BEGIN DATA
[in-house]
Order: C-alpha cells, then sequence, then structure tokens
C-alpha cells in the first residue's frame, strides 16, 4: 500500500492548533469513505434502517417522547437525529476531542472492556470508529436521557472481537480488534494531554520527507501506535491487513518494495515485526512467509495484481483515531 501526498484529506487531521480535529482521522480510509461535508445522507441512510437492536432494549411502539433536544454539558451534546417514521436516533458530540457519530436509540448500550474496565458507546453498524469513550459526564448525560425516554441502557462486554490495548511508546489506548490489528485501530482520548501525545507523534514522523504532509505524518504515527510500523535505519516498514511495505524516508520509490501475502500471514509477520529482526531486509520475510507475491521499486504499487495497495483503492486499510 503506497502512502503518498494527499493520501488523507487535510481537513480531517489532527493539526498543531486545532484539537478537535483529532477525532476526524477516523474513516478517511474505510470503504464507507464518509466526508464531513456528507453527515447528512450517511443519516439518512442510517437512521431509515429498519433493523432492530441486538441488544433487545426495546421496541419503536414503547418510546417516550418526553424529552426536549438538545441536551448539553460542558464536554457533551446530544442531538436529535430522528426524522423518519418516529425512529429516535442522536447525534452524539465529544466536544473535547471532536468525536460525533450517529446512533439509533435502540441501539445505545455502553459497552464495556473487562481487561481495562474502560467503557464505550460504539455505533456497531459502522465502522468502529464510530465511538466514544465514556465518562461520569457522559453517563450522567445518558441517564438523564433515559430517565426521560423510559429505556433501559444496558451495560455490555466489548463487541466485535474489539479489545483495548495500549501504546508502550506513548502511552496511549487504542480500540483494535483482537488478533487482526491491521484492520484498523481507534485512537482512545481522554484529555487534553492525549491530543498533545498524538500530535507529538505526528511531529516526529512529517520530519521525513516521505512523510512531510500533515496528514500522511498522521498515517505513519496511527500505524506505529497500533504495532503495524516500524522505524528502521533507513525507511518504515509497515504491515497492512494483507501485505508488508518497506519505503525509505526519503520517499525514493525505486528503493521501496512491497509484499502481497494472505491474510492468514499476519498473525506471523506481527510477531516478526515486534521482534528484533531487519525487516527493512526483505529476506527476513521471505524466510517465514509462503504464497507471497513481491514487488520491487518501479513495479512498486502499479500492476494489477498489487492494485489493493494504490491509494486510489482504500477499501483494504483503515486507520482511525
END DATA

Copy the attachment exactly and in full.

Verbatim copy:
[in-house]
Order: C-alpha cells, then sequence, then structure tokens
C-alpha cells in the first residue's frame, strides 16, 4: 500500500492548533469513505434502517417522547437525529476531542472492556470508529436521557472481537480488534494531554520527507501506535491487513518494495515485526512467509495484481483515531 501526498484529506487531521480535529482521522480510509461535508445522507441512510437492536432494549411502539433536544454539558451534546417514521436516533458530540457519530436509540448500550474496565458507546453498524469513550459526564448525560425516554441502557462486554490495548511508546489506548490489528485501530482520548501525545507523534514522523504532509505524518504515527510500523535505519516498514511495505524516508520509490501475502500471514509477520529482526531486509520475510507475491521499486504499487495497495483503492486499510 503506497502512502503518498494527499493520501488523507487535510481537513480531517489532527493539526498543531486545532484539537478537535483529532477525532476526524477516523474513516478517511474505510470503504464507507464518509466526508464531513456528507453527515447528512450517511443519516439518512442510517437512521431509515429498519433493523432492530441486538441488544433487545426495546421496541419503536414503547418510546417516550418526553424529552426536549438538545441536551448539553460542558464536554457533551446530544442531538436529535430522528426524522423518519418516529425512529429516535442522536447525534452524539465529544466536544473535547471532536468525536460525533450517529446512533439509533435502540441501539445505545455502553459497552464495556473487562481487561481495562474502560467503557464505550460504539455505533456497531459502522465502522468502529464510530465511538466514544465514556465518562461520569457522559453517563450522567445518558441517564438523564433515559430517565426521560423510559429505556433501559444496558451495560455490555466489548463487541466485535474489539479489545483495548495500549501504546508502550506513548502511552496511549487504542480500540483494535483482537488478533487482526491491521484492520484498523481507534485512537482512545481522554484529555487534553492525549491530543498533545498524538500530535507529538505526528511531529516526529512529517520530519521525513516521505512523510512531510500533515496528514500522511498522521498515517505513519496511527500505524506505529497500533504495532503495524516500524522505524528502521533507513525507511518504515509497515504491515497492512494483507501485505508488508518497506519505503525509505526519503520517499525514493525505486528503493521501496512491497509484499502481497494472505491474510492468514499476519498473525506471523506481527510477531516478526515486534521482534528484533531487519525487516527493512526483505529476506527476513521471505524466510517465514509462503504464497507471497513481491514487488520491487518501479513495479512498486502499479500492476494489477498489487492494485489493493494504490491509494486510489482504500477499501483494504483503515486507520482511525